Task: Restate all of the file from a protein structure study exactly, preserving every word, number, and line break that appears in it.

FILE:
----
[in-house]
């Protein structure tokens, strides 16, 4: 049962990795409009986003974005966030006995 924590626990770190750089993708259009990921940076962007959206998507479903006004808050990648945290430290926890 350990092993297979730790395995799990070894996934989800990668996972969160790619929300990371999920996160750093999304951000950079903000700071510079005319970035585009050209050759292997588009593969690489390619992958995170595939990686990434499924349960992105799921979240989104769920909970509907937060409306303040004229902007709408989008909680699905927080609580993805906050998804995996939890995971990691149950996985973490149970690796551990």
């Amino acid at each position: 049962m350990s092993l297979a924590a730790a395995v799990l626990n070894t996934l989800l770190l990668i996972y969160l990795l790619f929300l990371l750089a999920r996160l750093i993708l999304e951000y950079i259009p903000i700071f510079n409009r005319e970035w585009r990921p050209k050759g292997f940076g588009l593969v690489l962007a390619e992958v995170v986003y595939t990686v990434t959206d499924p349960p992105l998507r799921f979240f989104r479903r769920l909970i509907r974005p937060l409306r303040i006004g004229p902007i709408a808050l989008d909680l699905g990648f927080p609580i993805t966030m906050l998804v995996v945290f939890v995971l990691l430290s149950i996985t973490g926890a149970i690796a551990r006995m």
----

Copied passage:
[in-house]
């Protein structure tokens, strides 16, 4: 049962990795409009986003974005966030006995 924590626990770190750089993708259009990921940076962007959206998507479903006004808050990648945290430290926890 350990092993297979730790395995799990070894996934989800990668996972969160790619929300990371999920996160750093999304951000950079903000700071510079005319970035585009050209050759292997588009593969690489390619992958995170595939990686990434499924349960992105799921979240989104769920909970509907937060409306303040004229902007709408989008909680699905927080609580993805906050998804995996939890995971990691149950996985973490149970690796551990």
């Amino acid at each position: 049962m350990s092993l297979a924590a730790a395995v799990l626990n070894t996934l989800l770190l990668i996972y969160l990795l790619f929300l990371l750089a999920r996160l750093i993708l999304e951000y950079i259009p903000i700071f510079n409009r005319e970035w585009r990921p050209k050759g292997f940076g588009l593969v690489l962007a390619e992958v995170v986003y595939t990686v990434t959206d499924p349960p992105l998507r799921f979240f989104r479903r769920l909970i509907r974005p937060l409306r303040i006004g004229p902007i709408a808050l989008d909680l699905g990648f927080p609580i993805t966030m906050l998804v995996v945290f939890v995971l990691l430290s149950i996985t973490g926890a149970i690796a551990r006995m």